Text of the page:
Lectionary Musings: a farewell

I wasn’t sure this week whether I would write on the lections for the Feast of the Ascension or on the ones for Easter VII, but I finally settled on Sunday’s readings.  After all, I’m writing these each week looking forward to Sunday.  And there have been some weeks when I’ve read and reflected on the lections for a midweek feast, but life continues to be crazy.  So since I don’t have to preach tomorrow night, I’m not doing all that preparation.  I am, however, privileged to be reading the first lesson, which is the Ascension story from Acts, so I’ve printed it out and formatted it how I want to see it on the lectern tomorrow night.  And, because the authors of the RCL knew that most Christians aren’t going to get to church on a Thursday to celebrate the Ascension, they’ve given us the real gist of that story in Sunday’s first lection anyway.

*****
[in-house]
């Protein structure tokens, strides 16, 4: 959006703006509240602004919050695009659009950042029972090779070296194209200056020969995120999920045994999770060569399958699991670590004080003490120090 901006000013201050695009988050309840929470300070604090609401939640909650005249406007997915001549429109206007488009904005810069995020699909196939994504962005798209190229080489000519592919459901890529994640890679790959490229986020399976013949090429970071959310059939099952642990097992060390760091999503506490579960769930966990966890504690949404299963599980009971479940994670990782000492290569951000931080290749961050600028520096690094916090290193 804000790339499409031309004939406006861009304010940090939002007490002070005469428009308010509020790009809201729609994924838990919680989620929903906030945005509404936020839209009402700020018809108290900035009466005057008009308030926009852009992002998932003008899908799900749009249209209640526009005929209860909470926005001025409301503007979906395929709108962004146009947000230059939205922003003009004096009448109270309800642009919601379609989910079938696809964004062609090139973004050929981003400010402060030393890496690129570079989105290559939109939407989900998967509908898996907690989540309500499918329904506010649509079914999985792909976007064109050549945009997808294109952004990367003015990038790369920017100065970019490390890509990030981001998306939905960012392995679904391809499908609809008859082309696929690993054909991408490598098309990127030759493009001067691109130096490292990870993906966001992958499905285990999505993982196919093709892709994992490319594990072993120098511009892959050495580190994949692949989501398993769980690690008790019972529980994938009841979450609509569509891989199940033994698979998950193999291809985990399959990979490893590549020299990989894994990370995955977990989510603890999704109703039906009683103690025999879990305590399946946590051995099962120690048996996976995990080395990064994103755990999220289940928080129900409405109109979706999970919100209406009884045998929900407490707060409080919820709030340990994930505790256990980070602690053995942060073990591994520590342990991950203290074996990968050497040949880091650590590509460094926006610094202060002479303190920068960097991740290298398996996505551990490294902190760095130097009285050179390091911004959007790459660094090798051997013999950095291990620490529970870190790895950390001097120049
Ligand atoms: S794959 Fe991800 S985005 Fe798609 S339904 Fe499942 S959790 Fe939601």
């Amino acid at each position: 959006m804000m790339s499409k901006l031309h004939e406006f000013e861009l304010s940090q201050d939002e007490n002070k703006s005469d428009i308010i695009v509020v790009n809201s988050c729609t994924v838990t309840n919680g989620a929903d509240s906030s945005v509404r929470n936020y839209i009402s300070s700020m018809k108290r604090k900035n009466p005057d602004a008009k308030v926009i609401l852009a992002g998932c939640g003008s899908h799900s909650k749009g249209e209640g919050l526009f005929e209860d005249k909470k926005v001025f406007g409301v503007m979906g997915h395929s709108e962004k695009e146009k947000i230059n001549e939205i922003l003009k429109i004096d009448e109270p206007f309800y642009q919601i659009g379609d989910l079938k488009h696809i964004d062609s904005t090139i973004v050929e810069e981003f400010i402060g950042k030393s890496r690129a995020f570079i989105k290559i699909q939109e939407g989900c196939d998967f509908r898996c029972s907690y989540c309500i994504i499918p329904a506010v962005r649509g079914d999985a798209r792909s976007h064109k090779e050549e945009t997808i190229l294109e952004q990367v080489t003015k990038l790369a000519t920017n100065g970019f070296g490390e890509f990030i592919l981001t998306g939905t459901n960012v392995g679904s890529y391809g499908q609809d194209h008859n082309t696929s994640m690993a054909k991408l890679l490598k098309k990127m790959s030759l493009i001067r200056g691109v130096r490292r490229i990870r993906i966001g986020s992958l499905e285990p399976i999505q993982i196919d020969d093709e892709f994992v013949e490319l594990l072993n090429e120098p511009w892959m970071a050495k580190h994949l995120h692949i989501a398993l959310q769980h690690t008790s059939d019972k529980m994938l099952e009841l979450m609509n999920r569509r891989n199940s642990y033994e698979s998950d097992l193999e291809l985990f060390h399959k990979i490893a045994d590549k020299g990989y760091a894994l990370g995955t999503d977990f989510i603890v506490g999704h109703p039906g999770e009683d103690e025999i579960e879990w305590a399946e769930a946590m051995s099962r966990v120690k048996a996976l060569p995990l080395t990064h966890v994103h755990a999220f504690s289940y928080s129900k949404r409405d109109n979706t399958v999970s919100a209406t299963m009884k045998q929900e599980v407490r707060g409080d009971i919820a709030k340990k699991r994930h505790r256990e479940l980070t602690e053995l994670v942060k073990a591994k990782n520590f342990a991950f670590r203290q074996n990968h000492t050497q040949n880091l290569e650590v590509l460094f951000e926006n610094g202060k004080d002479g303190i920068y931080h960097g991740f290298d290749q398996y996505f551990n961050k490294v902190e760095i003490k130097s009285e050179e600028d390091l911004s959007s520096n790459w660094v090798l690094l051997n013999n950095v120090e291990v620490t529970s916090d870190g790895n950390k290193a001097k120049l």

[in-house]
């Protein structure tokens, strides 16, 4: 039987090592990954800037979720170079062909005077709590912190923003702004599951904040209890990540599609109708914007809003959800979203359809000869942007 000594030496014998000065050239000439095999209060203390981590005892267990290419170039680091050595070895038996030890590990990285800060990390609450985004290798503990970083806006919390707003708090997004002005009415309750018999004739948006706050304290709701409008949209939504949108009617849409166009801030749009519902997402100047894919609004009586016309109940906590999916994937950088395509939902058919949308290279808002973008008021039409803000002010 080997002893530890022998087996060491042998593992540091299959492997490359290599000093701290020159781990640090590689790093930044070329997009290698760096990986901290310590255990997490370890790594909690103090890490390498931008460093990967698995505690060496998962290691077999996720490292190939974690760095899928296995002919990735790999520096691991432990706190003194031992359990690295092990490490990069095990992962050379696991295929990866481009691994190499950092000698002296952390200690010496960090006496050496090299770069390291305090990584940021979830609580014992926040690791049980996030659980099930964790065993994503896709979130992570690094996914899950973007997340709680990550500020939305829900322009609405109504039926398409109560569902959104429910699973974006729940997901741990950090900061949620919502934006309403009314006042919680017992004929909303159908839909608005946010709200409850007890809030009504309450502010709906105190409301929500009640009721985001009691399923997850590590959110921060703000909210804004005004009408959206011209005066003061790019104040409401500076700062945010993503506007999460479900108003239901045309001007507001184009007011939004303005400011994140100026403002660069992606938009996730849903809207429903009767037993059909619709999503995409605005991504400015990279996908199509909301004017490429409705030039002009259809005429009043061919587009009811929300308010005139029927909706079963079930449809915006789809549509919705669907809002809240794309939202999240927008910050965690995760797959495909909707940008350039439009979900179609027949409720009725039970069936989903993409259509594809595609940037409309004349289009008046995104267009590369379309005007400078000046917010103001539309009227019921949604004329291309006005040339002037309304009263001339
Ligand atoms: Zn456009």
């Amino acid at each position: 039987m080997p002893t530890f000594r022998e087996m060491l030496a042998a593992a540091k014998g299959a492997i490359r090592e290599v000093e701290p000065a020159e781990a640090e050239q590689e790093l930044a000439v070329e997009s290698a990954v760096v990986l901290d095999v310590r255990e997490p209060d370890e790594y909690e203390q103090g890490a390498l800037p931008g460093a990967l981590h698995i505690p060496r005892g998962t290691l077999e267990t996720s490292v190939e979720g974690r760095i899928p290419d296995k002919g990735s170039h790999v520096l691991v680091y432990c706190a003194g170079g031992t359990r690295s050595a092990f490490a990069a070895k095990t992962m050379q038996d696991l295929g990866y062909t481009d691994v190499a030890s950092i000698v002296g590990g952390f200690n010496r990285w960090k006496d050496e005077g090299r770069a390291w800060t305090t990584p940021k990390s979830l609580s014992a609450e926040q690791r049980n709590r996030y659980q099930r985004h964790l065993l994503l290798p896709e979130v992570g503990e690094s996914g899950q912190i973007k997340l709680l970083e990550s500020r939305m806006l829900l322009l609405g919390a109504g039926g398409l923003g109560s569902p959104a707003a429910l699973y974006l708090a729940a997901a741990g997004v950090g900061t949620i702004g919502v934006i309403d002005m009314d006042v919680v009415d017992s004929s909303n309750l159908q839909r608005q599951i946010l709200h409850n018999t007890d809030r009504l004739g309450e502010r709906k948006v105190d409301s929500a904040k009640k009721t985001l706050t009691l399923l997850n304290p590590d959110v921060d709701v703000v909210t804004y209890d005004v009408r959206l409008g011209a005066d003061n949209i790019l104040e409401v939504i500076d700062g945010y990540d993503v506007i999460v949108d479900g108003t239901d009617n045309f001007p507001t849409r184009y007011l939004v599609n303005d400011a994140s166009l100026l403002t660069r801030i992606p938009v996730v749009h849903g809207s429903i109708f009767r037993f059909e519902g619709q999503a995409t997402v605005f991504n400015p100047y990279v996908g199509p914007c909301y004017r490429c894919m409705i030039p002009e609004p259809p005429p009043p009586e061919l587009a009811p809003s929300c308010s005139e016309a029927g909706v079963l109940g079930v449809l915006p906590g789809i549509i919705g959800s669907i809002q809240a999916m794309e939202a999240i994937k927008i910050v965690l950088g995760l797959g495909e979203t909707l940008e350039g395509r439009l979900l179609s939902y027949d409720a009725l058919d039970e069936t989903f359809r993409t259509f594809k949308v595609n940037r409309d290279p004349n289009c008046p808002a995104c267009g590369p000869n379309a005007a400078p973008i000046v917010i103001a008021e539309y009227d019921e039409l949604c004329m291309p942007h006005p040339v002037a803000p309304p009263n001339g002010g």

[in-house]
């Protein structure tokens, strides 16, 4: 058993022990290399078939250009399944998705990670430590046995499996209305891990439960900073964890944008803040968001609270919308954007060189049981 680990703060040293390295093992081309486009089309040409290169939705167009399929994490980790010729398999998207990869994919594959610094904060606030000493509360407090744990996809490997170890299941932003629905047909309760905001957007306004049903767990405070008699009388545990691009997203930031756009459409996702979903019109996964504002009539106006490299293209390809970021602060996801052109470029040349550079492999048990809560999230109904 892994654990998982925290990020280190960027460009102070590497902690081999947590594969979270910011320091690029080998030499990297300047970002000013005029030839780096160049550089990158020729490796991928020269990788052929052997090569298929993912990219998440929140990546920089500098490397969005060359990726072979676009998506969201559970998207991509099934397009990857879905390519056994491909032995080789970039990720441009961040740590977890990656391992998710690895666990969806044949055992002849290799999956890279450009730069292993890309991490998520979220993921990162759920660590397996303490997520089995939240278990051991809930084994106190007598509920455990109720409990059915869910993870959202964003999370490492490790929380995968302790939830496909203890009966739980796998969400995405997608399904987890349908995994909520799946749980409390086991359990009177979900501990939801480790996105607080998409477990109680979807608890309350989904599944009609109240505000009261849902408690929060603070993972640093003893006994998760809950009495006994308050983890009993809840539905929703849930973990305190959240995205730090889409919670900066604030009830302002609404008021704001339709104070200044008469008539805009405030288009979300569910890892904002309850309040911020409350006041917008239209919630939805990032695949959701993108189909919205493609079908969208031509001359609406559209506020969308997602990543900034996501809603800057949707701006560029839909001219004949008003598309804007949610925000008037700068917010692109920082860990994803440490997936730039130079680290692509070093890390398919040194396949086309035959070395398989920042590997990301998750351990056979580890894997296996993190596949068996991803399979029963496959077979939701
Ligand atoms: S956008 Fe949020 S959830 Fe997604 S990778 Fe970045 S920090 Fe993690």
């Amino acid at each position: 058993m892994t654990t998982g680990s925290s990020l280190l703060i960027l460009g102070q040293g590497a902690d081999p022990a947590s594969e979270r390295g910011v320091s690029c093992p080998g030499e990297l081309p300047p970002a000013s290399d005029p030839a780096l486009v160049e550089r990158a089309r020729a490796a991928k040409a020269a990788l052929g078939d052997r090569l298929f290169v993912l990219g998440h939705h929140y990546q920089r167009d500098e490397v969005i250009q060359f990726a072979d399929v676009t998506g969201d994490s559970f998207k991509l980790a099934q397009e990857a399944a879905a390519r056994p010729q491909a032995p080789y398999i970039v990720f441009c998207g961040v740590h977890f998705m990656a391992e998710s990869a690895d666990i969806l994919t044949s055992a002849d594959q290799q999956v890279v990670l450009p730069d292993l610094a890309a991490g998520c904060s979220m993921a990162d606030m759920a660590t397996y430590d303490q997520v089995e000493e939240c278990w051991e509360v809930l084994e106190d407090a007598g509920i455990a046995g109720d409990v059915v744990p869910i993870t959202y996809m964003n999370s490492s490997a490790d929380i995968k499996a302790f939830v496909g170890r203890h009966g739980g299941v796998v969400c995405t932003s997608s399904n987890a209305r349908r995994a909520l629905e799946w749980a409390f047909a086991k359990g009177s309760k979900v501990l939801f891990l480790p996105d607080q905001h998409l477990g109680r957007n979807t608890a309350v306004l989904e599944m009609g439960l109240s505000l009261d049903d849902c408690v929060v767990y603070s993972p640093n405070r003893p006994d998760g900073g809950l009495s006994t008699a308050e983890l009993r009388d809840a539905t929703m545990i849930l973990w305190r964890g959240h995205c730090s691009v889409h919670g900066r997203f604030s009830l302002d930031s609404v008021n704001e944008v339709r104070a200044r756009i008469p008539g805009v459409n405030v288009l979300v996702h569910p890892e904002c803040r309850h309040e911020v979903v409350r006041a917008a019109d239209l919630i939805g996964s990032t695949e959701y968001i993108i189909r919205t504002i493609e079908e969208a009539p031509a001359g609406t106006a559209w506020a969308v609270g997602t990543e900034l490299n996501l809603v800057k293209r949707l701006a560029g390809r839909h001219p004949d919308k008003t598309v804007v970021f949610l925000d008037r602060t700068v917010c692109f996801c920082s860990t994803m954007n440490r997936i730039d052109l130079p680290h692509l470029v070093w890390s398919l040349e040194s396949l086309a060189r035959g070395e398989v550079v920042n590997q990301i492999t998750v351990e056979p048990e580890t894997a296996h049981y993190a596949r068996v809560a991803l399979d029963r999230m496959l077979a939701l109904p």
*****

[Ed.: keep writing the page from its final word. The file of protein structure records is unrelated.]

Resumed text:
So this Sunday’s readings have quite an interesting shape and flow to them.  We begin with the Ascension story.  Jesus had returned to his closest friends and spent forty days with them, being with them, teaching them, loving them… until it is time for him to go.  Again.  And though he has tried to prepare them for this, and has told them that he is sending a comforter to them, and that he is coming back at any minute – I don’t know how much of this the apostles would remember in that moment.  They see Jesus ascending to the heavens, and the glory and majesty of God all around… and then I’m sure reality sinks back in with its numbing terror.  He’s goneHe was our only hope, our saviour, and now he’s gone again.  What on earth are we going to DO? But there are helpful angels there to say, um, guys? Want to stop scratching your heads and get back to work? So they do.  (I know I’m not the only one who thinks there was probably some grumbling and kvetching on the way back to Jerusalem.  And not a few “why me?” and maybe even “wtf, God?” prayers going up.)